Often times in the practice, I hear a client say something like, “Well, the jury will at least decide to award the amount that the insurance company offered, right?”.
Since that's not a safe assumption, let's talk about why.
Usually, before a case gets to trial, settlement negotiations have indeed gone on between the injured party and the insurance company for the person whose conduct is alleged to have caused harm. One would think, logically speaking, that the jury would of course get to hear at trial about (and factor into its deliberations) the parties' settlement discussions. However, for better or for worse, that is simply not the case.
When cases go to trial, some information is admissible and can be considered by the jury, and some cannot. This is because of the Washington, Oregon, and Federal Rules of Evidence.
One aggressively enforced rule is Evidence Rule 408, which prohibits introduction into evidence at trial of any offers of compromise or other settlement negotiations.
Lawyers have the evidence rules drilled into them in law school, and often forget that most people would reasonably expect that all pertinent information can be provided to the factfinder before it makes its decision.
But because of Evidence Rule 408, the jury won't know, for example, that the party who brought the lawsuit was offered a certain amount to settle.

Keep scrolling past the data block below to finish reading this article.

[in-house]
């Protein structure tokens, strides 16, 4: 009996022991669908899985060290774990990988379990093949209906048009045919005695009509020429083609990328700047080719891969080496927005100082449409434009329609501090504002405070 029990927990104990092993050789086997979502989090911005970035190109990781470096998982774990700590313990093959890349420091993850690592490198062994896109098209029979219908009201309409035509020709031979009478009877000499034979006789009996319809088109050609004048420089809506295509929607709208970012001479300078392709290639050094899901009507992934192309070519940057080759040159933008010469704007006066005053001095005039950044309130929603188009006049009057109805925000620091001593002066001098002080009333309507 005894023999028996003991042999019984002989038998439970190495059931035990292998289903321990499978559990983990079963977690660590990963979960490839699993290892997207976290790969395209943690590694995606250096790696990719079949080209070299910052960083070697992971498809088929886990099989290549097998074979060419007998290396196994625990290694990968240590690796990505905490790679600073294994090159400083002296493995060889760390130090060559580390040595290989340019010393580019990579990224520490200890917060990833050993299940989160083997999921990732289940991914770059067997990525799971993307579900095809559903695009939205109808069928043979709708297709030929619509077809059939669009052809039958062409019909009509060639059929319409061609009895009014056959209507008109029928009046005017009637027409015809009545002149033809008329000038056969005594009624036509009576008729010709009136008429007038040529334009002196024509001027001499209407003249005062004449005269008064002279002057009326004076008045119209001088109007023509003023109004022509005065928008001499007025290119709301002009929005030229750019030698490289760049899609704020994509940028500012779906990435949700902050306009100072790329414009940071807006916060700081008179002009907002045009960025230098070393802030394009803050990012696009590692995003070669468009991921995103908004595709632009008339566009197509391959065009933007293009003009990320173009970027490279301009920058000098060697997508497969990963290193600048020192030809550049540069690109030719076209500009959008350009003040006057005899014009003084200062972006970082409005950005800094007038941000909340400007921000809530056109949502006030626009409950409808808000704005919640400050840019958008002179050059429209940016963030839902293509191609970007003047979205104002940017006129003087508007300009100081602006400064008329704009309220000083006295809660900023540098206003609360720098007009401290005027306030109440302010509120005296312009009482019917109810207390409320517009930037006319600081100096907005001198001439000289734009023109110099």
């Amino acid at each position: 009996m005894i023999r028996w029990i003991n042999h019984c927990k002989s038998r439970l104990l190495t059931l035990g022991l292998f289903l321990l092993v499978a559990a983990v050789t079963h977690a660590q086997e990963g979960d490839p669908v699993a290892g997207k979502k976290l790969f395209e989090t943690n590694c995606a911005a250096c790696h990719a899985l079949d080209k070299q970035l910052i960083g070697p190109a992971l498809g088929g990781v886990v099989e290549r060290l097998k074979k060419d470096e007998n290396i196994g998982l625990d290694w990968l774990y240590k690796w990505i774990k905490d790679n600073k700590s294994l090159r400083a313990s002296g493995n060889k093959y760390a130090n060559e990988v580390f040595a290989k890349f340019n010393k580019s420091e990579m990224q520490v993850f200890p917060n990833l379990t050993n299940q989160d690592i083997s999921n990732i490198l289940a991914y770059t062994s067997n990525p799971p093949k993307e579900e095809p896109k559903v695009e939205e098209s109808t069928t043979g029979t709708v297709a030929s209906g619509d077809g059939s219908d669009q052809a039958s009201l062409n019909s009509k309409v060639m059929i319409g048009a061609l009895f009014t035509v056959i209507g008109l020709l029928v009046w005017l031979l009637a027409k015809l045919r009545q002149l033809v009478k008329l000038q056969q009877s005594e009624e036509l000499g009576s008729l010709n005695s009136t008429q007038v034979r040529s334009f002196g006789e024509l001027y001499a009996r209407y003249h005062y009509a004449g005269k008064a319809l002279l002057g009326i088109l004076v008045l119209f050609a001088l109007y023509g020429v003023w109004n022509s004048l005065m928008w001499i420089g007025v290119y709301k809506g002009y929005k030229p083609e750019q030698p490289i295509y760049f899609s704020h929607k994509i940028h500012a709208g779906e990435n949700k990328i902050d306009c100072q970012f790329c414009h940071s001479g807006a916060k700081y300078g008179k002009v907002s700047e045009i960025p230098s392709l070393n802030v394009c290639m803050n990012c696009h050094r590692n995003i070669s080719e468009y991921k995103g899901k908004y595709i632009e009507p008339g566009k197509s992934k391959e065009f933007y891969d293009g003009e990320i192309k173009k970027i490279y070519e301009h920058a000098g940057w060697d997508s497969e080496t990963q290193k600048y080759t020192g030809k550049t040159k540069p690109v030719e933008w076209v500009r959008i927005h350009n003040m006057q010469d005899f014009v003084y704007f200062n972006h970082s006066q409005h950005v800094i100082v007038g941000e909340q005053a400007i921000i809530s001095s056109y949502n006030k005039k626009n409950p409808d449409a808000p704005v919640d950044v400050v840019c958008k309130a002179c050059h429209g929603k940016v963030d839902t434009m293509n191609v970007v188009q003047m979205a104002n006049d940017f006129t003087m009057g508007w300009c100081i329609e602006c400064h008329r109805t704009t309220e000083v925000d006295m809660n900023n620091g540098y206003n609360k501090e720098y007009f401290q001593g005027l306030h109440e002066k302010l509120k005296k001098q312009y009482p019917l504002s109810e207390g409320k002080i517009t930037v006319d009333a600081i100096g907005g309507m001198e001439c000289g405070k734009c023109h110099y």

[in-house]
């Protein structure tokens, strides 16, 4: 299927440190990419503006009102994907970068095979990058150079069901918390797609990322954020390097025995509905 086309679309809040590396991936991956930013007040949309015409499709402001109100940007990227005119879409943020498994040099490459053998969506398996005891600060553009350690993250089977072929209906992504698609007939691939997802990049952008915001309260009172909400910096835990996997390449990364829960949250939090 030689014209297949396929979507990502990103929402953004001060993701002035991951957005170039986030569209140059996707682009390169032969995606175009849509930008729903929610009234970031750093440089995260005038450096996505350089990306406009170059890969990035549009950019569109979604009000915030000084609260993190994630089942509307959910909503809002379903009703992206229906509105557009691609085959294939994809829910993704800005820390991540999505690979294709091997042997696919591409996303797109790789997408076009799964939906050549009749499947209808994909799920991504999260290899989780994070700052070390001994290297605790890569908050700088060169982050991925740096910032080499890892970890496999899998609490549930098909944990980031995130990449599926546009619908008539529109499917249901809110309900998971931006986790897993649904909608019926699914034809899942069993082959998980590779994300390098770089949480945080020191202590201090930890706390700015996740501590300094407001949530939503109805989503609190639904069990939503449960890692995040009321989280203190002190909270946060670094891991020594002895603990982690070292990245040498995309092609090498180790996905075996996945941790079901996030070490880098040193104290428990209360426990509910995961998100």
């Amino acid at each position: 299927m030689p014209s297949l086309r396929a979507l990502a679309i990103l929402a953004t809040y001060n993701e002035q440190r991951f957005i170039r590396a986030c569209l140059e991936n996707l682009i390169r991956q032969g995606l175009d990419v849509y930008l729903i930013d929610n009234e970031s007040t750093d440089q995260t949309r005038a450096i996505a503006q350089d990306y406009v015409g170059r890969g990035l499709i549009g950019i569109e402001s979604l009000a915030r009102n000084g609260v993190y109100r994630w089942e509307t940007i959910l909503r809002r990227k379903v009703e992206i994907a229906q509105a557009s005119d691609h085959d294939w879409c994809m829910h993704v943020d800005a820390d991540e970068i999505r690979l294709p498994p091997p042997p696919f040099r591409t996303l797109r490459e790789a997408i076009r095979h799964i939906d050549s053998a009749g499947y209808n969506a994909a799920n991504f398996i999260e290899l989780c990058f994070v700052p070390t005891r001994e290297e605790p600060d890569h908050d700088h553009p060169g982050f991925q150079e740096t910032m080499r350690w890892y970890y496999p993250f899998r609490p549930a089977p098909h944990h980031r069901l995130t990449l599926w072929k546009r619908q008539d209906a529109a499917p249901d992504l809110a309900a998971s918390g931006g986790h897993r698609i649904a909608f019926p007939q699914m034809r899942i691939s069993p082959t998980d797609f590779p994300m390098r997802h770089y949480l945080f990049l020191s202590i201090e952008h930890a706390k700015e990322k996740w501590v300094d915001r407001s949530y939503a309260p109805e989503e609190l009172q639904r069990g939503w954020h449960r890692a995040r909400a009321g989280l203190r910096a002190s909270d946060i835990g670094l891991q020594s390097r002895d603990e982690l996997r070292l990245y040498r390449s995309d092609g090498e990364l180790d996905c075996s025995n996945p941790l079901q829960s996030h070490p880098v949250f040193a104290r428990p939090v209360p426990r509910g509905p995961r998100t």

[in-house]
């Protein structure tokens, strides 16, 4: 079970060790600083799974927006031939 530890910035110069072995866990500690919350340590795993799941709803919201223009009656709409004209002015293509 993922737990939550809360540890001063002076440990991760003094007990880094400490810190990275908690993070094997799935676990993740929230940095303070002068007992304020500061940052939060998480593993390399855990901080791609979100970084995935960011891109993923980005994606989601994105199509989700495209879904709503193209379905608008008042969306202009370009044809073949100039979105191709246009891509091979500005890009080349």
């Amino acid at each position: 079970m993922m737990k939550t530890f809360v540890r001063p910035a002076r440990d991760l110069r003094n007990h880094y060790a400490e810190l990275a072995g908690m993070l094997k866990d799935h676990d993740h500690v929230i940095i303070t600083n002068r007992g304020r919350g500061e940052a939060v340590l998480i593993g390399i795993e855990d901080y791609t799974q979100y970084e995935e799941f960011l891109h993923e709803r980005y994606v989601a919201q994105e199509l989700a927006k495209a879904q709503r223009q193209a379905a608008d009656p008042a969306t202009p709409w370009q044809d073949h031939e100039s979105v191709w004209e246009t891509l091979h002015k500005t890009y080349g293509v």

Nor would it be permissible for the jury to be told that only a ridiculously low offer was made on behalf of the person who was sued.
They can't be told that either party refused to offer more, or accept less.
What we were told in law school, as the justification for this “settlement discussions aren't admissible” rule, is that the courts don't want to “chill” parties from engaging in settlement negotiations. And if litigants and their insurers knew that jurors could be told how much had been offered or rejected in settlement talks, they might be reluctant to engage in candid talks. The concern of the jurists was and is that, if that were so, fewer cases would settle, causing the courts to get more jammed up and justice to be less efficiently administered. That is the theory, anyway. And now the law is the law, and it is set in stone. The jury will not hear about settlement negotiations in American courts.
So what is the short answer to the question, “Won't the jury at least give me the amount that the insurance company offered?”
No, they won't. The jury will not be told – and won't have a clue – how much money was offered or refused during settlement negotiations. So the insurance company‘s last offer will not be the starting point for the jury's deliberations.